Hotstar: Japanese Breakfast Turns Up The Sounds & Serves Up Fierce Live Show

Tojo Andrianarivo
Japanese Breakfast plays Sasquatch! Music Festival at the Gorge Amphitheatre in George, Wash., May 27.

Michelle Zauner vividly remembers receiving a Bandcamp order for her solo project Japanese Breakfast’s 2015 cassette from Ground Control Touring’s Merrick Jarmulowicz.

“I used to send out all of the tapes with handwritten notes and collage the envelopes. I saw [Merrick’s] name and like a real dork I wrote, ‘Please book me some day’ on his note,” Zauner told Pollstar.
“I knew all of the names of the booking agencies and I knew the names of particular reps and which artists they represent because I was such a fan of music and wanted so badly to have a career in music.” She added, “Ground Control – and particularly Timmy [Hefner] and Merrick – were my first picks from the beginning.”
Japanese Breakfast
Morgan Winston
– Japanese Breakfast
plays Thalia Hall in Chicago July 21, 2018.
Hefner said although he loved the indie pop/rock band’s debut album, he wanted to see the live show before committing. Come March 2016 he caught one of Japanese Breakfast’s sets at Austin’s South By Southwest.   
“As soon as the show was done I was texting Merrick and John and Eric from our office,” Hefner said. “I texted, ‘Oh my God. We have to work with her. That was so fucking good.’ Within like 15 minutes it was official.”
Ten Atoms president Ryan Matteson, who started working with Japanese Breakfast in fall 2017, was also immediately “blown away” by the live show.
“There’s audience interaction, there’s great banter. It’s one of those shows that you can get swept away in and feel that you’re really part of something that is sonically interesting and dynamic, but at the same time visually engaging.”
Zauner has ridden the slow build of her career to get to this place, having toured in a number of bands since she was 16, as well as booking her own gigs and self-managing Japanese Breakfast for a year and a half. After she moved back to her hometown of Eugene, Ore., following her mom’s cancer diagnosis she put the band Little Big League on hiatus and started Japanese Breakfast in 2013 as a lo-fi side project, writing songs as a therapeutic outlet. 
She signed with Dead Oceans at 2016’s SXSW and released Japanese Breakfast’s sophomore album, Soft Sounds From Another Planet, the next year to critical acclaim. The subject matter is raw, with Zauner wrapping tales of heartbreak, longing and love in chill-inducing synths.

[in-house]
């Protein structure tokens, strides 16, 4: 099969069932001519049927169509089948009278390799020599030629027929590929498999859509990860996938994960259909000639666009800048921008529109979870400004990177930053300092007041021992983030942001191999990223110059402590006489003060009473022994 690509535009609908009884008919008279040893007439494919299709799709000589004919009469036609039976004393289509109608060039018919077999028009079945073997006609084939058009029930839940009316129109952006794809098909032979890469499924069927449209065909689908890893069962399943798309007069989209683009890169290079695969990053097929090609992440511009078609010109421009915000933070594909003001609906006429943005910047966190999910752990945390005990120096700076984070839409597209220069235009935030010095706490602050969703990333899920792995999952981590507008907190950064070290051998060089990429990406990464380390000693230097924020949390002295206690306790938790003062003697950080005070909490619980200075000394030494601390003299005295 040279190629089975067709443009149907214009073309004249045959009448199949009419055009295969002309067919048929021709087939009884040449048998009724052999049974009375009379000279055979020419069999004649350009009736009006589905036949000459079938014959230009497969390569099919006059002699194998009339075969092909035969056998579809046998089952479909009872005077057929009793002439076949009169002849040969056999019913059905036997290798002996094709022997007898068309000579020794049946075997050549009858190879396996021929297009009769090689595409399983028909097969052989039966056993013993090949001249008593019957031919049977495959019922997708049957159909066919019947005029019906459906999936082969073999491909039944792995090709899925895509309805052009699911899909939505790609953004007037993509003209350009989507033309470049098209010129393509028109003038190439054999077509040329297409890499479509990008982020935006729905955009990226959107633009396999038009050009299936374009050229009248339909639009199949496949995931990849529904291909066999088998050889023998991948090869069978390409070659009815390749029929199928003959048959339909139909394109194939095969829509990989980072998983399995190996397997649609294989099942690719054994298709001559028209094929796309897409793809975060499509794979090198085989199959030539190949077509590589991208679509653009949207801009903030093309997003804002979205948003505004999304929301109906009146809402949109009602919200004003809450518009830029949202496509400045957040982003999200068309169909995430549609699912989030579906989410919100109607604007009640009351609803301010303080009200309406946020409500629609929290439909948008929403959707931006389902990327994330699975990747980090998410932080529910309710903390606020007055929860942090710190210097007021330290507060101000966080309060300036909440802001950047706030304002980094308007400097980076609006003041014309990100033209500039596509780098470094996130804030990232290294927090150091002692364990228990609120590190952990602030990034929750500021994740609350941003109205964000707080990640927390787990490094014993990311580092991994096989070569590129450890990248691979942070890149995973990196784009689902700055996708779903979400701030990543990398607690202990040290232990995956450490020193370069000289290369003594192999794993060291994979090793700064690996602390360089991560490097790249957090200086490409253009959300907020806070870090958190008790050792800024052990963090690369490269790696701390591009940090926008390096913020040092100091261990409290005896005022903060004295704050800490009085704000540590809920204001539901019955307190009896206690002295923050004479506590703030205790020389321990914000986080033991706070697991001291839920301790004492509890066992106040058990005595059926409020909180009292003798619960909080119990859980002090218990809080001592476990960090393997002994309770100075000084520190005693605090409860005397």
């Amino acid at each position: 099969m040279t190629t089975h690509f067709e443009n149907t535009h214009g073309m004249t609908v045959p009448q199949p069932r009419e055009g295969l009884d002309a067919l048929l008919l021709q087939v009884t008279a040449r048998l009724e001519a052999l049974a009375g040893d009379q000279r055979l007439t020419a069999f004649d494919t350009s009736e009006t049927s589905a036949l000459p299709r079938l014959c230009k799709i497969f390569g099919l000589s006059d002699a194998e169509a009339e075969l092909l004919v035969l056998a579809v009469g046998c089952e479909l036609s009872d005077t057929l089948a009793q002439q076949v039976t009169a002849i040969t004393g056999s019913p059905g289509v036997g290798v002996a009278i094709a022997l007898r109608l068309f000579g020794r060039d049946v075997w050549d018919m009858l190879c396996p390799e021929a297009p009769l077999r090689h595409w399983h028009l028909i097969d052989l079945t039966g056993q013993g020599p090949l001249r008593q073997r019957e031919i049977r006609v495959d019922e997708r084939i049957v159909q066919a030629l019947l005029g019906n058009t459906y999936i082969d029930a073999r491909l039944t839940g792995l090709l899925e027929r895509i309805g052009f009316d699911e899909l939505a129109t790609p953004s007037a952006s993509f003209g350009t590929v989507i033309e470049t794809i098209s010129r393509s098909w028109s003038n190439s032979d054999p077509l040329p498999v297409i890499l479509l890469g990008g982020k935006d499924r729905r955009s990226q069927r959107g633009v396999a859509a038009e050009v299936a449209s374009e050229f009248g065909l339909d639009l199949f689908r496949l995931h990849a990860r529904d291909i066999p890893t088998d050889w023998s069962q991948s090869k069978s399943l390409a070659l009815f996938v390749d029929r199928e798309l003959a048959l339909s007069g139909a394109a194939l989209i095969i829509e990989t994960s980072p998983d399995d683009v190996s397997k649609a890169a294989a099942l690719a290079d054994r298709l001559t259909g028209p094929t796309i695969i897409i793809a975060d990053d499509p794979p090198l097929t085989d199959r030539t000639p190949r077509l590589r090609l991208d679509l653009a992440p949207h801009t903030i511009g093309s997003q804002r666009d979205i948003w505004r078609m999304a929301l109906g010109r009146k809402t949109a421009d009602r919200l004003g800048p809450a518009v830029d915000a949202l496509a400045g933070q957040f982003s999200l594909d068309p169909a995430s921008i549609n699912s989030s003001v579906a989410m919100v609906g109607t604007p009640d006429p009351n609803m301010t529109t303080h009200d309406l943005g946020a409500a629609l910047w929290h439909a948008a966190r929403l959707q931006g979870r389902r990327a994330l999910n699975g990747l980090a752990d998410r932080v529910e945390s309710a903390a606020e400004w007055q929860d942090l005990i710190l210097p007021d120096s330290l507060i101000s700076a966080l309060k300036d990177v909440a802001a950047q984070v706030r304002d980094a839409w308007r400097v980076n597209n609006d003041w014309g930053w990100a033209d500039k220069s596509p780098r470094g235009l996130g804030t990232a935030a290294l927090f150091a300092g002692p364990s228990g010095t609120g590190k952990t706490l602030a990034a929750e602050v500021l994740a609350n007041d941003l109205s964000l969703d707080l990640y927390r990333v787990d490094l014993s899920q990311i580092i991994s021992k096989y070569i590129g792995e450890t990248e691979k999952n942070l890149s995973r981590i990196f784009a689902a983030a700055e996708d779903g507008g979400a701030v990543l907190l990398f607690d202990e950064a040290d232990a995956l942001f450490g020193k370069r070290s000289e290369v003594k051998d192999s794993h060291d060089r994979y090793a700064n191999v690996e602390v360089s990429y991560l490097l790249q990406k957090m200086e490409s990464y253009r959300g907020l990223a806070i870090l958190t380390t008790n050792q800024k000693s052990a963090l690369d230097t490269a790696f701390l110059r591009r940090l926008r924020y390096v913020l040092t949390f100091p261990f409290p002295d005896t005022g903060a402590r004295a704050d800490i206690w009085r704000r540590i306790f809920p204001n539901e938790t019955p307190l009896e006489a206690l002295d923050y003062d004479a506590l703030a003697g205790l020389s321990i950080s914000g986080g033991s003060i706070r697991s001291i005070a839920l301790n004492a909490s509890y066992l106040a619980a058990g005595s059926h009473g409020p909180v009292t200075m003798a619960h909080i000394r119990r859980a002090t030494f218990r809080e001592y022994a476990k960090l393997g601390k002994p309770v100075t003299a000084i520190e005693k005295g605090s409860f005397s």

“Things that make me feel so isolated and alone in my experiences, through making art I’ve found that so many people felt the same way and feel very close to the material because they feel like it comes from a very real place,” Zauner said.
That connection between Zauner and her fans extends to the singer/songwriter interacting on social media and spending up to two hours after a show signing autographs. 

Japanese Breakfast
Morgan Winston
– Japanese Breakfast
plays Islington Assembly Hall in London May 15, 2018.
Hefner calls Japanese Breakfast a dream to work with, explaining, “Michelle has been so hard working since day one. Besides making amazing music, she’s one of those people who realizes you need to do X, Y and Z – the radio sessions, interviews and sign autographs. She’s so approachable and the most sincere person I could think of.”
He noted that Zauner gives it her all, whether she’s playing Coachella or a club in Fresno, where she crowd-surfed during an especially rowdy show in February. 
“In the past two years she’s played all of these small markets,” Hefner said. “I feel like any silly band can just go to New York and L.A. and sell out some shows. It almost means nothing, whereas when you’re selling out shows in Boise or Salt Lake City that’s when I’m like, ‘Whoa. This is real.’” (laughs) 
Japanese Breakfast’s 2018 routing has ranged from the 400-cap Meow Wolf in Santa Fe, N.M., ($5,607 gross) to the 1,200-cap 9:30 Club in Washington, D.C. ($21,600 gross).
Matteson adds, “We’ve really employed this tactic of going and going back. Michelle’s been to the West Coast three times. I think we’ve played Chicago four times. But it’s growth every time. I pay a lot of attention to the analytics of her social platforms and where people are coming from, [as well as] the streaming services that are out there.”
Playing between 150 to 175 shows per year has also helped Zauner and her backing band become more in sync on stage. With Zauner on vocals and guitar, she’s joined by Deven Craige on bass, Craig Hendrix on drums, and husband Peter Bradley on guitar and keys.
“There’s a tightness and a rhythm that you can’t achieve unless you’ve been with the same people for a long time,” Zauner said. “Everyone has an additional role outside of just playing their instrument. Devin also tour manages the band so we’re very much a tight-knit kind of family.”

Japanese Breakfast’s 2019 plans include two sold-out Brooklyn Steel shows, an appearance on Belle and Sebastian’s The Boaty Weekender cruise and yet-to-be announced festival gigs. Zauner is also working on new music, expanding on a recent piece in the New Yorker by writing a memoir, and soundtracking an indie game. 
After touring non-stop for more than two years, Zauner now has a chance to step back and reevaluate the live show. 
“I feel so grateful to have this platform and finally be able to pursue this as a career. And have fans that have grown with us,” Zauner said. “We’re always working and pushing ourselves to do the best that we can. So bigger space doesn’t mean more money, it means a bigger show.”